The other components in the Left Front are watching the developments keenly. At various times, the CPI and the Forward Bloc had not desisted from pulling punches. The Singur mayhem and Nandigram massacre had dragged much of the internal contradictions in the Left to the fore. Dirty linen, miles of them accumulated over three decades, began to be washed in public. But none other than the RSP exceeded the lakshman rekha. Its senior leaders in West Bengal often appeared more vociferous as critics than the sum total of the Trinamool Congress, the BJP and the Congress combine. For this, the RSP had to pay with blood. Last month, on the eve of the State's panchayat polls, CPI(M) hordes did not make a distinction between Trinamool Congress and RSP supporters in their frenzied determination to enforce one-party domination. In Basanti block of South 24 Parganas district, three RSP supporters were killed and their houses burnt. Left Front unity was manifest in only three of the 17 districts of the State. So, in the aftermath of the election, a time when the CPI(M) goes about avenging defeats, they did not even spare "RSP villages" in Nanur block of Birbhum district, where, on July 25, murderous Marxists massacred 11 Trinamool supporters.

Is this infighting? Actually, not quite. While their less fortunate comrades are dying and getting raped by CPI(M) cadre, the RSP's leaders are wringing their hands. These gentlemen have compromised with the devil for far too long and are paralysed by the fear of rootlessness that would surely grip them once they are out of the Front. In 1987, Jatin Chakraborty, one of the most venerable Leftist leaders of West Bengal, had to eat humble pie for defying the CPI(M). In his last days, he was seen sharing platforms with Mr LK Advani, then a sworn enemy of the Left.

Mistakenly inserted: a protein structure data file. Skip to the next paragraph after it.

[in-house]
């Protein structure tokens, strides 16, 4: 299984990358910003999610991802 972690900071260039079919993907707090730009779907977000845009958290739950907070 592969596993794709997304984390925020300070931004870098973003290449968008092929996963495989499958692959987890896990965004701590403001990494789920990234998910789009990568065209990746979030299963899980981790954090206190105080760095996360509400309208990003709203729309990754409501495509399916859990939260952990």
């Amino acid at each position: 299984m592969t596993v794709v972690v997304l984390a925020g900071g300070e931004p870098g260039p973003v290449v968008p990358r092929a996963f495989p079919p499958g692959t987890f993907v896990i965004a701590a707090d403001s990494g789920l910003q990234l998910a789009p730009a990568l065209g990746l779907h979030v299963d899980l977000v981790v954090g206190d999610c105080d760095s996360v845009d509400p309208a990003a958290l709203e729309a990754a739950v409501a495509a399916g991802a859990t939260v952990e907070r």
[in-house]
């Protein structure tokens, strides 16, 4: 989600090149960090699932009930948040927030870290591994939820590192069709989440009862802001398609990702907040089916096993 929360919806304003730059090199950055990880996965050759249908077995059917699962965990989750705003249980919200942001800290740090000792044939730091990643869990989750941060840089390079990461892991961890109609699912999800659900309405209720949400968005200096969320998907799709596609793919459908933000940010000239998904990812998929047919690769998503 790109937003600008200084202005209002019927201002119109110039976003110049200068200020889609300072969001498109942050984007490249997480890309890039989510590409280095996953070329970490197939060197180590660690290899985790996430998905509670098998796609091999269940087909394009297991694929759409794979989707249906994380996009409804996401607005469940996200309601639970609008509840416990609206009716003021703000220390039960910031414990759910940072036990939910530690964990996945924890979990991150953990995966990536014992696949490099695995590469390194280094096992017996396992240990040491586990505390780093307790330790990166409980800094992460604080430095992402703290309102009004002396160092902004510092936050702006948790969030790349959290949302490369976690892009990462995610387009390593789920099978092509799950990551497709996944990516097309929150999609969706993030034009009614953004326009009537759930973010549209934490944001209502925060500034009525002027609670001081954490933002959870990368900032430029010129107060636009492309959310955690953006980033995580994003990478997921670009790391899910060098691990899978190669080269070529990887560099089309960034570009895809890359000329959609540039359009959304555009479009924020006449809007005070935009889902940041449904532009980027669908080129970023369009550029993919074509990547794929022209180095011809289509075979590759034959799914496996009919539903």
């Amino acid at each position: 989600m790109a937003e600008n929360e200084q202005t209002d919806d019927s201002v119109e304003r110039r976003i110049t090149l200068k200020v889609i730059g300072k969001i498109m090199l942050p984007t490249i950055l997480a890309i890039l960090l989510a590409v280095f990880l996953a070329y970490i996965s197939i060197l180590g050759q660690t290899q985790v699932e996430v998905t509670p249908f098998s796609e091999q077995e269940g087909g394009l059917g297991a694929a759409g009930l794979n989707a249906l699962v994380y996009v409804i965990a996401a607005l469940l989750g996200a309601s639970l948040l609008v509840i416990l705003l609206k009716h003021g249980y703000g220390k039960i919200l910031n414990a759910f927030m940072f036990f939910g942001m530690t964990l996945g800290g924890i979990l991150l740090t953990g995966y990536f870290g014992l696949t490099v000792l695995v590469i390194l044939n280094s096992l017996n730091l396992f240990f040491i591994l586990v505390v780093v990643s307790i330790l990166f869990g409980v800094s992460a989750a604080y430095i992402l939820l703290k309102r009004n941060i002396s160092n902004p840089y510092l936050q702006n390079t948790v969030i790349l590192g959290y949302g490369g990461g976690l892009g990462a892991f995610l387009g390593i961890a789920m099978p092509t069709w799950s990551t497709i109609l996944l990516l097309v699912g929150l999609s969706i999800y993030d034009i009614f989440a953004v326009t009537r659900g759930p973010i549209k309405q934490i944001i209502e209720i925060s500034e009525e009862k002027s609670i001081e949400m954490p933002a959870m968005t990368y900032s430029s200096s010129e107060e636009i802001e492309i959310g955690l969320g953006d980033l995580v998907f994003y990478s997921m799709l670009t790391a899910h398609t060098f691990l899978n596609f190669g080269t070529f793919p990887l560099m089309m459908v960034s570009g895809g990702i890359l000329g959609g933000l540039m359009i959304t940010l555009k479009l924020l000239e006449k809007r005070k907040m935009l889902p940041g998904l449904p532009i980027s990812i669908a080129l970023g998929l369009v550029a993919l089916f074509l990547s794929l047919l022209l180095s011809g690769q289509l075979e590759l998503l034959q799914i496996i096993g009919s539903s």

Perhaps, Roy and his comrades entertain a faint hope that the CPI and the others would follow suit. Then, reading Manju Kumar Majumdar (The Other Voice), it is clear that the CPI(M) still wields absolute control. But accusations of "back-stabbing" or playing footsie with the Opposition cannot be good enough as adhesives. The ideological content having vanished, nothing but lucre of office holds the Left together. But that, in turn, is no insurance against an implosion. History holds up many such lessons.

Rebuilding the Left

Abani Roy

The crisis facing the Indian Left is deeper than ever before, says a plaintive voice from within. But who is listening?

India's Left movement is in a shambles. Many people thought that with the coming of the United Progressive Alliance (UPA) Government to power on the back of Left support, there would be course correction in the country's neo-liberal economic reforms agenda. That has been proved wrong because the components of the Left movement are working at cross-purposes.